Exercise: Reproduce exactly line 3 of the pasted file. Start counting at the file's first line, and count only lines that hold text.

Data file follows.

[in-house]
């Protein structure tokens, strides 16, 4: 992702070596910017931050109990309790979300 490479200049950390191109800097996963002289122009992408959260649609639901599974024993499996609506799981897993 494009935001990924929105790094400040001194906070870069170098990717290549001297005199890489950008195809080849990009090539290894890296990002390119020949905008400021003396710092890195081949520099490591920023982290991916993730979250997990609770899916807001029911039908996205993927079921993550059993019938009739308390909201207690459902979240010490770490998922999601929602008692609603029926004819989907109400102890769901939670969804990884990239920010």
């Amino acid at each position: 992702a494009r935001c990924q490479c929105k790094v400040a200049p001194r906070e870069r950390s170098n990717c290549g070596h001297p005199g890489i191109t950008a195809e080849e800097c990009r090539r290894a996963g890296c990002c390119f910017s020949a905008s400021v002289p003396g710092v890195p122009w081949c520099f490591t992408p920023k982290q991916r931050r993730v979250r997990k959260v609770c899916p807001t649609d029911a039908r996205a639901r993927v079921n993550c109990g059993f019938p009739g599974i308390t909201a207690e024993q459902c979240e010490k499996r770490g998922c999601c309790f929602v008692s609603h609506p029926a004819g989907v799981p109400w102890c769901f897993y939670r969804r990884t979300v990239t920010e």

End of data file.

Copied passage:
């Amino acid at each position: 992702a494009r935001c990924q490479c929105k790094v400040a200049p001194r906070e870069r950390s170098n990717c290549g070596h001297p005199g890489i191109t950008a195809e080849e800097c990009r090539r290894a996963g890296c990002c390119f910017s020949a905008s400021v002289p003396g710092v890195p122009w081949c520099f490591t992408p920023k982290q991916r931050r993730v979250r997990k959260v609770c899916p807001t649609d029911a039908r996205a639901r993927v079921n993550c109990g059993f019938p009739g599974i308390t909201a207690e024993q459902c979240e010490k499996r770490g998922c999601c309790f929602v008692s609603h609506p029926a004819g989907v799981p109400w102890c769901f897993y939670r969804r990884t979300v990239t920010e």